Free format text: ASSIGNMENT OF ASSIGNORS INTEREST;ASSIGNOR:FUJIFILM HOLDINGS CORPORATION;US-ASSIGNMENT DATABASE UPDATED:20100223;REEL/FRAME:18934/1
Free format text: ASSIGNMENT OF ASSIGNORS INTEREST;ASSIGNOR:FUJIFILM HOLDINGS CORPORATION;US-ASSIGNMENT DATABASE UPDATED:20100225;REEL/FRAME:18934/1
Free format text: ASSIGNMENT OF ASSIGNORS INTEREST;ASSIGNOR:FUJIFILM HOLDINGS CORPORATION;US-ASSIGNMENT DATABASE UPDATED:20100302;REEL/FRAME:18934/1
Free format text: ASSIGNMENT OF ASSIGNORS INTEREST;ASSIGNOR:FUJIFILM HOLDINGS CORPORATION;US-ASSIGNMENT DATABASE UPDATED:20100309;REEL/FRAME:18934/1
Free format text: ASSIGNMENT OF ASSIGNORS INTEREST;ASSIGNOR:FUJIFILM HOLDINGS CORPORATION;US-ASSIGNMENT DATABASE UPDATED:20100316;REEL/FRAME:18934/1
Free format text: ASSIGNMENT OF ASSIGNORS INTEREST;ASSIGNOR:FUJIFILM HOLDINGS CORPORATION;US-ASSIGNMENT DATABASE UPDATED:20100323;REEL/FRAME:18934/1
Free format text: ASSIGNMENT OF ASSIGNORS INTEREST;ASSIGNOR:FUJIFILM HOLDINGS CORPORATION;US-ASSIGNMENT DATABASE UPDATED:20100330;REEL/FRAME:18934/1
Free format text: ASSIGNMENT OF ASSIGNORS INTEREST;ASSIGNOR:FUJIFILM HOLDINGS CORPORATION;US-ASSIGNMENT DATABASE UPDATED:20100406;REEL/FRAME:18934/1
Free format text: ASSIGNMENT OF ASSIGNORS INTEREST;ASSIGNOR:FUJIFILM HOLDINGS CORPORATION;US-ASSIGNMENT DATABASE UPDATED:20100413;REEL/FRAME:18934/1
Free format text: ASSIGNMENT OF ASSIGNORS INTEREST;ASSIGNOR:FUJIFILM HOLDINGS CORPORATION;US-ASSIGNMENT DATABASE UPDATED:20100420;REEL/FRAME:18934/1
Free format text: ASSIGNMENT OF ASSIGNORS INTEREST;ASSIGNOR:FUJIFILM HOLDINGS CORPORATION;US-ASSIGNMENT DATABASE UPDATED:20100427;REEL/FRAME:18934/1
Free format text: ASSIGNMENT OF ASSIGNORS INTEREST;ASSIGNOR:FUJIFILM HOLDINGS CORPORATION;US-ASSIGNMENT DATABASE UPDATED:20100504;REEL/FRAME:18934/1
Free format text: ASSIGNMENT OF ASSIGNORS INTEREST;ASSIGNOR:FUJIFILM HOLDINGS CORPORATION;US-ASSIGNMENT DATABASE UPDATED:20100511;REEL/FRAME:18934/1
Free format text: ASSIGNMENT OF ASSIGNORS INTEREST;ASSIGNOR:FUJIFILM HOLDINGS CORPORATION;US-ASSIGNMENT DATABASE UPDATED:20100518;REEL/FRAME:18934/1
Free format text: ASSIGNMENT OF ASSIGNORS INTEREST;ASSIGNOR:FUJIFILM HOLDINGS CORPORATION;US-ASSIGNMENT DATABASE UPDATED:20100525;REEL/FRAME:18934/1
Free format text: ASSIGNMENT OF ASSIGNORS INTEREST;ASSIGNOR:FUJIFILM HOLDINGS CORPORATION;REEL/FRAME:18934/1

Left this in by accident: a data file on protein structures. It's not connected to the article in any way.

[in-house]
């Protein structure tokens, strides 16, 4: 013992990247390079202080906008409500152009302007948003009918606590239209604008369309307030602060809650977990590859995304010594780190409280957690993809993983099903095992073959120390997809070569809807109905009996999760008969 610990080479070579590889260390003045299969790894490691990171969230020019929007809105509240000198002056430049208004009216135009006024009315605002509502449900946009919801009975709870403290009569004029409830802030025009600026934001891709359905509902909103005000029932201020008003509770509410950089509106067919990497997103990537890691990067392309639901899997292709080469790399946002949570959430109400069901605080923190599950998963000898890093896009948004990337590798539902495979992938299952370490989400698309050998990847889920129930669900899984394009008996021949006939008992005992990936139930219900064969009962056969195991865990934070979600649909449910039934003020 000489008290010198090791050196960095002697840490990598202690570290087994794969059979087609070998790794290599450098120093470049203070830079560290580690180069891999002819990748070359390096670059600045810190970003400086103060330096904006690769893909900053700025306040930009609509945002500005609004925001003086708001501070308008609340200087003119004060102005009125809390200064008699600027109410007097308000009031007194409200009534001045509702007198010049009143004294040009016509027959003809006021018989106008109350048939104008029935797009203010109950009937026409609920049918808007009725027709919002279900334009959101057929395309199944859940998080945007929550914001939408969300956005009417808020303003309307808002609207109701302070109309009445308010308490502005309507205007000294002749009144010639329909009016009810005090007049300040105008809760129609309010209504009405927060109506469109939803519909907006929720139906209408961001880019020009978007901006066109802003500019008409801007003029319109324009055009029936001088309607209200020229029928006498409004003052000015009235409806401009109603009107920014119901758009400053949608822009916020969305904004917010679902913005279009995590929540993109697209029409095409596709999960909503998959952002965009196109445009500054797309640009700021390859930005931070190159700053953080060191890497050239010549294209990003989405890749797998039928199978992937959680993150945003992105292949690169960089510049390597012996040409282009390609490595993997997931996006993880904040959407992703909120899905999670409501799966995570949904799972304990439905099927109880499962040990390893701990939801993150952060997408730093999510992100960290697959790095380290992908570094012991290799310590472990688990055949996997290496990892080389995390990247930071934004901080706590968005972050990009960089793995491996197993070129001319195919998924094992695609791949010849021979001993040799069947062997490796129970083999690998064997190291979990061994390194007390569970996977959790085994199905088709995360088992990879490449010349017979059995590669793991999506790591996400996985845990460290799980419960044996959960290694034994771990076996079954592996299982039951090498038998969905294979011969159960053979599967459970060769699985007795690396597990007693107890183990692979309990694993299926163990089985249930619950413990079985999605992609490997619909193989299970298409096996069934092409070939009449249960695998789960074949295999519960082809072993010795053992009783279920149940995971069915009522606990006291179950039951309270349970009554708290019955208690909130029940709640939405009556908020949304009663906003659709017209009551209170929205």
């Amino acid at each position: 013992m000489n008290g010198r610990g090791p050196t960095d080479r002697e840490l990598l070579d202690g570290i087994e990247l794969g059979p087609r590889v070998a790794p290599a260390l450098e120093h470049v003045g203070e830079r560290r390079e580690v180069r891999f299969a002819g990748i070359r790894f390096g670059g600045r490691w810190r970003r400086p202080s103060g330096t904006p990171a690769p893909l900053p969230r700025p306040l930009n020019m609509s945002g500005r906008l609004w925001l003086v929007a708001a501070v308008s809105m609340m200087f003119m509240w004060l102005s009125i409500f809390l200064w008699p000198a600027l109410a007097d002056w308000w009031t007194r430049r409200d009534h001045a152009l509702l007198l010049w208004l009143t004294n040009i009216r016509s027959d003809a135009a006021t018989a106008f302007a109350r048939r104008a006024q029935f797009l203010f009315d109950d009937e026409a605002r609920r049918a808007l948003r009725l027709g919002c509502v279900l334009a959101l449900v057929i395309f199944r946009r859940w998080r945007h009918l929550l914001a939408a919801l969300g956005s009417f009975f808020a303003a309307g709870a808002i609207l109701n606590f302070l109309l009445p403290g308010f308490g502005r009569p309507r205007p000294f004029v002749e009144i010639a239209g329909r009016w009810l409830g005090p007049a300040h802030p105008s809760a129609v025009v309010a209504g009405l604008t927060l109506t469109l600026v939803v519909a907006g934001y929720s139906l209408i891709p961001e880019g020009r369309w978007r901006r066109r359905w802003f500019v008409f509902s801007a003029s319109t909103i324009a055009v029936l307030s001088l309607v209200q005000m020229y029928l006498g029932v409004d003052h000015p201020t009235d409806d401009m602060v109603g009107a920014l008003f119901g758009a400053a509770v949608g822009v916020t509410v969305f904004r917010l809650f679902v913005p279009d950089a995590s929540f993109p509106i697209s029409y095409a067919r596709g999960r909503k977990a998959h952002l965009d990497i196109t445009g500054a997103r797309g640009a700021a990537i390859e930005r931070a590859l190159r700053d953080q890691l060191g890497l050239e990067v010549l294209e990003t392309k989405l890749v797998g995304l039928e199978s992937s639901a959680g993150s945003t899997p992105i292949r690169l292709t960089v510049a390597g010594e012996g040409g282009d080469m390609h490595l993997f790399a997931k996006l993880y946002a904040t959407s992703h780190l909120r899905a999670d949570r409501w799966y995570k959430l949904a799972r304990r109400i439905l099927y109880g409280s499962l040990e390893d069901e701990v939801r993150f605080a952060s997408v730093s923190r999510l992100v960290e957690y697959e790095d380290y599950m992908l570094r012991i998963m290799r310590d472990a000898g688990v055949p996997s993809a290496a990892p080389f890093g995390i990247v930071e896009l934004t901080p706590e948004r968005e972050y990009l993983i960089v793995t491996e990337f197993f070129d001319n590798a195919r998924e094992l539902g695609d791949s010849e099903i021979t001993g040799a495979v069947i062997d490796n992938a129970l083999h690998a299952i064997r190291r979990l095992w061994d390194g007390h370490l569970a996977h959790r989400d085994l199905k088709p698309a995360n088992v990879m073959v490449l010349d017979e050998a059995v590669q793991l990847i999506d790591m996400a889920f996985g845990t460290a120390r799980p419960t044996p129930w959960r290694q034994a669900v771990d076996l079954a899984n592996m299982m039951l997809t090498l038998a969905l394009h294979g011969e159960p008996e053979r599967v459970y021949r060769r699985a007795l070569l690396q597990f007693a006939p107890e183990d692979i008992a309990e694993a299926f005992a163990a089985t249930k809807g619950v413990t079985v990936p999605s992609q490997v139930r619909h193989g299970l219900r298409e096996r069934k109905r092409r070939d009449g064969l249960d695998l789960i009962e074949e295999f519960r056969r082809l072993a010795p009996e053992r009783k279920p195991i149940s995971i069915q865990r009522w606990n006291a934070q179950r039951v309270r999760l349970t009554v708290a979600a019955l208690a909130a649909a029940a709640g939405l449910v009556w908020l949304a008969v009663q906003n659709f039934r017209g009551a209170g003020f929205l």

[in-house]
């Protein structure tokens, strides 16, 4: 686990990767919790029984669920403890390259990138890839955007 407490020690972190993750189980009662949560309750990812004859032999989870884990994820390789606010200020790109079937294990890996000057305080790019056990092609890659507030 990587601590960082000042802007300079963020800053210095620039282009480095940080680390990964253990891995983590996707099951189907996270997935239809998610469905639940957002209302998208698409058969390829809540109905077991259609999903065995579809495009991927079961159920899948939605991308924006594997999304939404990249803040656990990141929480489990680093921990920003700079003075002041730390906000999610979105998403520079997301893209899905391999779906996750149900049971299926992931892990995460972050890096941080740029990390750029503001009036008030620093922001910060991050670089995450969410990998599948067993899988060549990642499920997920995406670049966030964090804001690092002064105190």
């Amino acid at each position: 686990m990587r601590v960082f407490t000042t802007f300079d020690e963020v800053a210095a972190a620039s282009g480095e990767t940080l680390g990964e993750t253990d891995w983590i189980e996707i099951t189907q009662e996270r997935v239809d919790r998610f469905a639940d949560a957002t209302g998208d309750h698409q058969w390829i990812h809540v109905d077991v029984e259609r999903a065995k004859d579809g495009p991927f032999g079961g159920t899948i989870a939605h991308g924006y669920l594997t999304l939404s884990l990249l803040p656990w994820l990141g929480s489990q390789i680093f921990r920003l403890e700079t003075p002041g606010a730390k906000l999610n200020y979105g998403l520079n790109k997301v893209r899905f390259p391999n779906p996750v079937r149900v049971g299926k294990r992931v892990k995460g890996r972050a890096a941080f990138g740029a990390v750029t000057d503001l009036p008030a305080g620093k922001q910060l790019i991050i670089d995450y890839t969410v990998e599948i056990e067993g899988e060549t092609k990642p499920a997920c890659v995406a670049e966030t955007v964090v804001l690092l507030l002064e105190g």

Feb 15, 2007ASAssignment
Owner name: FUJIFILM HOLDINGS CORPORATION, JAPAN
Free format text: CHANGE OF NAME;ASSIGNOR:FUJI PHOTO FILM CO., LTD.;REEL/FRAME:018898/0872
Effective date: 20061001
Owner name: FUJIFILM HOLDINGS CORPORATION,JAPAN
Free format text: CHANGE OF NAME;ASSIGNOR:FUJI PHOTO FILM CO., LTD.;US-ASSIGNMENT DATABASE UPDATED:20100203;REEL/FRAME:18898/872
Free format text: CHANGE OF NAME;ASSIGNOR:FUJI PHOTO FILM CO., LTD.;US-ASSIGNMENT DATABASE UPDATED:20100209;REEL/FRAME:18898/872
Free format text: CHANGE OF NAME;ASSIGNOR:FUJI PHOTO FILM CO., LTD.;US-ASSIGNMENT DATABASE UPDATED:20100216;REEL/FRAME:18898/872
Free format text: CHANGE OF NAME;ASSIGNOR:FUJI PHOTO FILM CO., LTD.;US-ASSIGNMENT DATABASE UPDATED:20100223;REEL/FRAME:18898/872
Free format text: CHANGE OF NAME;ASSIGNOR:FUJI PHOTO FILM CO., LTD.;US-ASSIGNMENT DATABASE UPDATED:20100225;REEL/FRAME:18898/872
Free format text: CHANGE OF NAME;ASSIGNOR:FUJI PHOTO FILM CO., LTD.;US-ASSIGNMENT DATABASE UPDATED:20100302;REEL/FRAME:18898/872
Free format text: CHANGE OF NAME;ASSIGNOR:FUJI PHOTO FILM CO., LTD.;US-ASSIGNMENT DATABASE UPDATED:20100309;REEL/FRAME:18898/872
Free format text: CHANGE OF NAME;ASSIGNOR:FUJI PHOTO FILM CO., LTD.;US-ASSIGNMENT DATABASE UPDATED:20100316;REEL/FRAME:18898/872
Free format text: CHANGE OF NAME;ASSIGNOR:FUJI PHOTO FILM CO., LTD.;US-ASSIGNMENT DATABASE UPDATED:20100323;REEL/FRAME:18898/872
Free format text: CHANGE OF NAME;ASSIGNOR:FUJI PHOTO FILM CO., LTD.;US-ASSIGNMENT DATABASE UPDATED:20100330;REEL/FRAME:18898/872
Free format text: CHANGE OF NAME;ASSIGNOR:FUJI PHOTO FILM CO., LTD.;US-ASSIGNMENT DATABASE UPDATED:20100406;REEL/FRAME:18898/872
Free format text: CHANGE OF NAME;ASSIGNOR:FUJI PHOTO FILM CO., LTD.;US-ASSIGNMENT DATABASE UPDATED:20100413;REEL/FRAME:18898/872
Free format text: CHANGE OF NAME;ASSIGNOR:FUJI PHOTO FILM CO., LTD.;US-ASSIGNMENT DATABASE UPDATED:20100420;REEL/FRAME:18898/872
Free format text: CHANGE OF NAME;ASSIGNOR:FUJI PHOTO FILM CO., LTD.;US-ASSIGNMENT DATABASE UPDATED:20100427;REEL/FRAME:18898/872
Free format text: CHANGE OF NAME;ASSIGNOR:FUJI PHOTO FILM CO., LTD.;US-ASSIGNMENT DATABASE UPDATED:20100504;REEL/FRAME:18898/872
Free format text: CHANGE OF NAME;ASSIGNOR:FUJI PHOTO FILM CO., LTD.;US-ASSIGNMENT DATABASE UPDATED:20100511;REEL/FRAME:18898/872
Free format text: CHANGE OF NAME;ASSIGNOR:FUJI PHOTO FILM CO., LTD.;US-ASSIGNMENT DATABASE UPDATED:20100518;REEL/FRAME:18898/872
Free format text: CHANGE OF NAME;ASSIGNOR:FUJI PHOTO FILM CO., LTD.;US-ASSIGNMENT DATABASE UPDATED:20100525;REEL/FRAME:18898/872
Free format text: CHANGE OF NAME;ASSIGNOR:FUJI PHOTO FILM CO., LTD.;REEL/FRAME:18898/872
Apr 1, 2002ASAssignment
Owner name: FUJI PHOTO FILM CO., LTD., JAPAN
Free format text: ASSIGNMENT OF ASSIGNORS INTEREST;ASSIGNOR:MATAMA, TORU;REEL/FRAME:012753/0710
Effective date: 20020327